Neuroscience research at Washington University spans more than a dozen departments across multiple schools, including Engineering, Medicine, and Arts & Sciences. The priority placed on collaboration and inclusion at WashU has created a thriving community of scholars who work across disciplines and departmental affiliations.

Research areas of strength

WashU is a leader in numerous fields of neuroscience research, including sleep, development, neurodegeneration, motor control, behavior, sensory processing and more. Below is a selection of organizing entities that foster collaboration, support training programs and accelerate discovery.

Cognitive, Computational and Systems Neuroscience Pathway (CCSN)

The CCSN is a specialized curriculum available to students pursuing a PhD in Neuroscience, Psychological and Brain Sciences, Biomedical Engineering, or other brain-related discipline at Washington University (including students in the Medical Scientist Training Program). The CCSN Pathway is not a separate degree-granting program, and CCSN students must fulfill all of the degree requirements of their home programs. The curriculum is challenging and is designed to help students tackle problems using an interdisciplinary approach.

Incubator for Transdisciplinary Futures

The convergence of machine learning and artificial intelligence, and brain sciences is creating a unique opportunity for transformational research into the understanding of how intelligence works. Within the Incubator for Transdisciplinary Futures, eight faculty from Arts & Sciences will join forces with three engineering faculty and four from the School of Medicine to advance insight into the mechanisms of artificial and biological intelligence.

Center on Biological Rhythms and Sleep (COBRAS)

COBRAS enables researchers across diverse specialties and departments to readily investigate the impact of sleep and circadian rhythms on their disease of interest. 

Neural Engineering

This program involves fundamental and applied studies related to neurons, neural systems, behavior and neurological disease encompassing a spectrum of activities, including mathematical modeling; exploring novel approaches to sensory (vision, hearing, smell and touch) and motor processing; exploring fundamentals of neural plasticity; and designing neuroprosthetics.

McDonnell Center for Systems Neuroscience

The Systems Center encourages interdisciplinary approaches to improve our understanding of integrative functions of the brain in health and disease. To achieve these goals, the Systems Center supports investigator-initiated pilot projects and contributes to shared resources and programs that enhance systems neuroscience.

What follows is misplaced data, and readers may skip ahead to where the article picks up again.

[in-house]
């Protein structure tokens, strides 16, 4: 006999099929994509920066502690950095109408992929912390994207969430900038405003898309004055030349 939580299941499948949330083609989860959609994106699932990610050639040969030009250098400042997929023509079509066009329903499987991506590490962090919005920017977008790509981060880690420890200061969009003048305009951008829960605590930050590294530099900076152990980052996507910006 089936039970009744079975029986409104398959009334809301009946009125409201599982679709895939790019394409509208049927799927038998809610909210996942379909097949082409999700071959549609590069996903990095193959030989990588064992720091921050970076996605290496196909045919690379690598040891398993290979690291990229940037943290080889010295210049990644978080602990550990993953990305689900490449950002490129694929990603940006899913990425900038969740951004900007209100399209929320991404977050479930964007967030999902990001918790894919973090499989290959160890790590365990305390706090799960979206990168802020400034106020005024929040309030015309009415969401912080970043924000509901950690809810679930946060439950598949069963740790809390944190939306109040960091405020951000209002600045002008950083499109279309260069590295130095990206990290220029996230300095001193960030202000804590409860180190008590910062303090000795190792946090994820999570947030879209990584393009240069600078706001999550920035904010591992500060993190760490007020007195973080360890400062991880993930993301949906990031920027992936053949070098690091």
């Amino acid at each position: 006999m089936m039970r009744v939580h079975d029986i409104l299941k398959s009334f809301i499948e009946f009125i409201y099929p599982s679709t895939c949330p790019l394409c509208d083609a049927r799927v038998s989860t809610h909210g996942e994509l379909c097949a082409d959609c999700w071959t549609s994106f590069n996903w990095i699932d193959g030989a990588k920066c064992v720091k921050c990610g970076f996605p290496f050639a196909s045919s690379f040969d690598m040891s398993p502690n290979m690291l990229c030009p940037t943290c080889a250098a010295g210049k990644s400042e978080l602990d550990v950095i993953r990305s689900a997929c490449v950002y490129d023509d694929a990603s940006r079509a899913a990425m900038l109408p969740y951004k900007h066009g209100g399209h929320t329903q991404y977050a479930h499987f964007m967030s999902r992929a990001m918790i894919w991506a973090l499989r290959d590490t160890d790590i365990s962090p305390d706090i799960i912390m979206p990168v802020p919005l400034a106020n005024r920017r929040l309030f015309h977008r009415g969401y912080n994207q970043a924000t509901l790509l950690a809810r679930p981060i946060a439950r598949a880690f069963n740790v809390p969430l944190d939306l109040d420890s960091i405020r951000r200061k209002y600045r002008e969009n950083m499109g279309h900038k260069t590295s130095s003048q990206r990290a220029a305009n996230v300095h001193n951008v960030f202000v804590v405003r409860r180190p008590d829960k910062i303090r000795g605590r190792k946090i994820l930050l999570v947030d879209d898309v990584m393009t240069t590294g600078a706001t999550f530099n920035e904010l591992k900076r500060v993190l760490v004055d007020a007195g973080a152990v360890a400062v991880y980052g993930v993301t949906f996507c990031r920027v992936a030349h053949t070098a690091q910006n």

McDonnell Center for Cellular and Molecular Neurobiology

The McDonnell Center for Cellular & Molecular Neurobiology has supported Neuroscience-related activities across Washington University for more than 30 years.  It helps fund a wide variety of activities in research, education and outreach that promote the scope and vibrancy of our Neuroscience community. 


  • Washington University Information Technology’s Research Infrastructure Services
    Washington University Information Technology’s Research Infrastructure Services’ mission is to facilitate discovery of knowledge and enhance educational opportunities by providing secure, sustainable, scalable, and integrated research technology services in a collaborative and diverse environment.
  • Center for High Performance Computing
    CHPC provides access to high performance computing resources, a broad spectrum of scientific computing software, and expert support to help faculty make use of deep computing resources focusing on human imaging processing. Usage is free to all faculty of Washington University from contributing departments.
  • Office of Neuroscience Research
    The ONR connects the Washington University Neuroscience Community across our departments, graduate programs and campuses, and informs those who want to know more about our research on brain development and brain function, as well as brain disorders and potential therapies.
  • Washington University Center for Cellular Imaging (WUCCI)
    The overarching goal of the Center for Cellular Imaging (WUCCI) is to provide reliable and affordable access to state-of-the-art cellular imaging technologies, provide professional guidance in experimental design, sample preparation and data analysis, develop and apply new imaging technologies and work collaboratively with Wash U researchers to advance our understanding of human health and disease.
  • Animal Behavior Core
    The Animal Behavior Core (ABC) offers interested investigators a time-efficient, cost-effective opportunity to examine the behavioral consequences of gene mutations as well as assess the effects of specific drugs, experimental manipulations (e.g., neuronal loss), or altered development on behavior in laboratory rodents. Services include consultation, animal handling, behavioral testing, data management, statistical analysis, and help in writing manuscripts and grant proposals.

New neuroscience research building

The School of Medicine is nearly finished constructing a state-of-the-art, 600,000 square foot facility dedicated to neuroscience research. Once complete in July 2023, it will be one of the largest of its kind in the US and will house more than 100 laboratories affiliated with multiple departments. Its lecture rooms, auditoriums, and gathering spaces will serve as a physical hub for neuroscientists across buildings and campuses to socialize, collaborate, and learn.